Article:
Ex-Stribber Eric Black "launched" his two-month-old blog this week with a post on the Lincoln-Douglas debates that also drew from Neil Postman's Amusing Ourselves to Death. The piece, "Lincoln, Douglas, the typographic mind and us," sparked some thoughts I'll get to later.
For now, here's an excerpt from Doris Kearns Goodwin on Lincoln's rhetorical and moral approach to arguing against the expansion of slavery, a main feature in those debates:
Unlike the majority of antislavery orators, who denounced the South and castigated slaveowners as corrput and un-Christian, Lincoln pointedly denied differences between Northerners and Southerners. He argued that "they are just what we would be in their situation. If slavery did not now exist amongst them they would not introduce it. If it did now exist amongst us, we should not instantly give it up.... When it is said the institution exists; and that it is very difficult to get rid of it, in any satisfactory way, I can understand and appreciate [italics mine!] the saying. I surely will not blame them for not doing what I should not know how to do myself."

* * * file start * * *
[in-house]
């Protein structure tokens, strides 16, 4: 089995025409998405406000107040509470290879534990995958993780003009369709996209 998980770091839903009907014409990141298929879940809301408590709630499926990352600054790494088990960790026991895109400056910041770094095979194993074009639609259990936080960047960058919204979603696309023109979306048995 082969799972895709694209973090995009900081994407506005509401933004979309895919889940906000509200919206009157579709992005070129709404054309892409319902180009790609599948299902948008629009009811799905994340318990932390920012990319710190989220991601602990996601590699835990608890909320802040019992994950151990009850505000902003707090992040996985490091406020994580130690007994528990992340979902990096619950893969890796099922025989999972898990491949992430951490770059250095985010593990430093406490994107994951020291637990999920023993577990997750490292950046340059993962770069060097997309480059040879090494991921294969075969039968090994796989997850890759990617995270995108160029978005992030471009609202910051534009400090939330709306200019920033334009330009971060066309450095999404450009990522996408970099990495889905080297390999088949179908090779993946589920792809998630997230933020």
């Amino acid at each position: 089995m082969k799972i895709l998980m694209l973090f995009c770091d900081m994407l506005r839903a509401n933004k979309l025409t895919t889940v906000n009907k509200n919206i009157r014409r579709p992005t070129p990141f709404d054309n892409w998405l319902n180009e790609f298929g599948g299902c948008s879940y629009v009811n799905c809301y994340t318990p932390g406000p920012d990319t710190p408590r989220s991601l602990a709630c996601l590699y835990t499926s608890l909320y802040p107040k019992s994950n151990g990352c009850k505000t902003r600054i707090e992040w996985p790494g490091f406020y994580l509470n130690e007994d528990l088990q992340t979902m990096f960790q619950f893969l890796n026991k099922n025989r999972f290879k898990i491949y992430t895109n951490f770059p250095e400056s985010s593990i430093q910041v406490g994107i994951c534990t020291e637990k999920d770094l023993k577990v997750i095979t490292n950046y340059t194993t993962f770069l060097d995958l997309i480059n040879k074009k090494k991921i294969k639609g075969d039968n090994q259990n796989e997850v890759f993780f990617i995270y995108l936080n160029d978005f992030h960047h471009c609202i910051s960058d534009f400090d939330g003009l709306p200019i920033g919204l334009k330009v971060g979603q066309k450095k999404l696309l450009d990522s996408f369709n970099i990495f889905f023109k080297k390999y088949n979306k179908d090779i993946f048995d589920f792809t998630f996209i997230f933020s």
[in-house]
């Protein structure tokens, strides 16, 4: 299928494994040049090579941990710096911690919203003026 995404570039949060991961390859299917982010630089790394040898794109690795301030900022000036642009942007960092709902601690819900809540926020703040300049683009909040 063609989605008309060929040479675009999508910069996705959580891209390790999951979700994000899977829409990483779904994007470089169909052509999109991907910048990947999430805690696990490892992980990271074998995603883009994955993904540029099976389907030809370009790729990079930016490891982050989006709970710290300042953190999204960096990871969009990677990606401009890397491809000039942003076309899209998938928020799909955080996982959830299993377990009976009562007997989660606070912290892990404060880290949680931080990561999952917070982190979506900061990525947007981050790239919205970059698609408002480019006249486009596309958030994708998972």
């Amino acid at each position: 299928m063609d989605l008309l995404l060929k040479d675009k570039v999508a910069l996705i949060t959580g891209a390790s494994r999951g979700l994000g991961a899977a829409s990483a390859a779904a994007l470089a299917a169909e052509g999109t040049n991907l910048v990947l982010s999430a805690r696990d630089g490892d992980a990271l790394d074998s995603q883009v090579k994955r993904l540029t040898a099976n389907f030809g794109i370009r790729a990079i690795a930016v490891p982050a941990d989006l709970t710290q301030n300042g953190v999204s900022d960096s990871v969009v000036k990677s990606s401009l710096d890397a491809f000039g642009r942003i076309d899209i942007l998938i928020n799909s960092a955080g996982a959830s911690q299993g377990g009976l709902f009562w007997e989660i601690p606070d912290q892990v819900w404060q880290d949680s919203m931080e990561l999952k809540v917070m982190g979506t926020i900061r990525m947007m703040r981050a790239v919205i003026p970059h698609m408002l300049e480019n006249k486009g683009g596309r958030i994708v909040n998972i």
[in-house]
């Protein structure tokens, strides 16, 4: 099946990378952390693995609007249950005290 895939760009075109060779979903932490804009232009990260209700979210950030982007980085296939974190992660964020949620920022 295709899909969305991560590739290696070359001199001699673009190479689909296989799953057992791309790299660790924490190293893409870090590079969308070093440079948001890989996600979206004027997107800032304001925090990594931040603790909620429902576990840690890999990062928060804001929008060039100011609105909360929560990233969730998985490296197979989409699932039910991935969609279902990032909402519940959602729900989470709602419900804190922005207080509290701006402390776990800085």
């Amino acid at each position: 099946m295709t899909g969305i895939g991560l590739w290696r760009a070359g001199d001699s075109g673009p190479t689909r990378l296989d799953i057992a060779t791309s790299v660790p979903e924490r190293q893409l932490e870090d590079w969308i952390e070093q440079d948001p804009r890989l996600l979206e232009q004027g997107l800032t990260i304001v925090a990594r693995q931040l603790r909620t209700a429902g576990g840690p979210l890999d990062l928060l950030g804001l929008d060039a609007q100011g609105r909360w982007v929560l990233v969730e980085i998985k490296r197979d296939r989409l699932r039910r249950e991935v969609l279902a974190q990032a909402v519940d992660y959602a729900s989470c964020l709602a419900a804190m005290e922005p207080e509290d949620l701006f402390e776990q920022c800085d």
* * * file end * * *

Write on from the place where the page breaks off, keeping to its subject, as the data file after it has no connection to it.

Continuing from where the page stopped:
More than a decade earlier, he had employed a similar approach when he advised temperance advocates to refrain from denouncing drinkers in "thundering tones of anathema and denunciation," for denunciation would inevitably be met with denunciation, "crimination with crimination, and anathema with anathema."
I try to keep this in mind when I feel like screaming at anyone except Dick Cheney.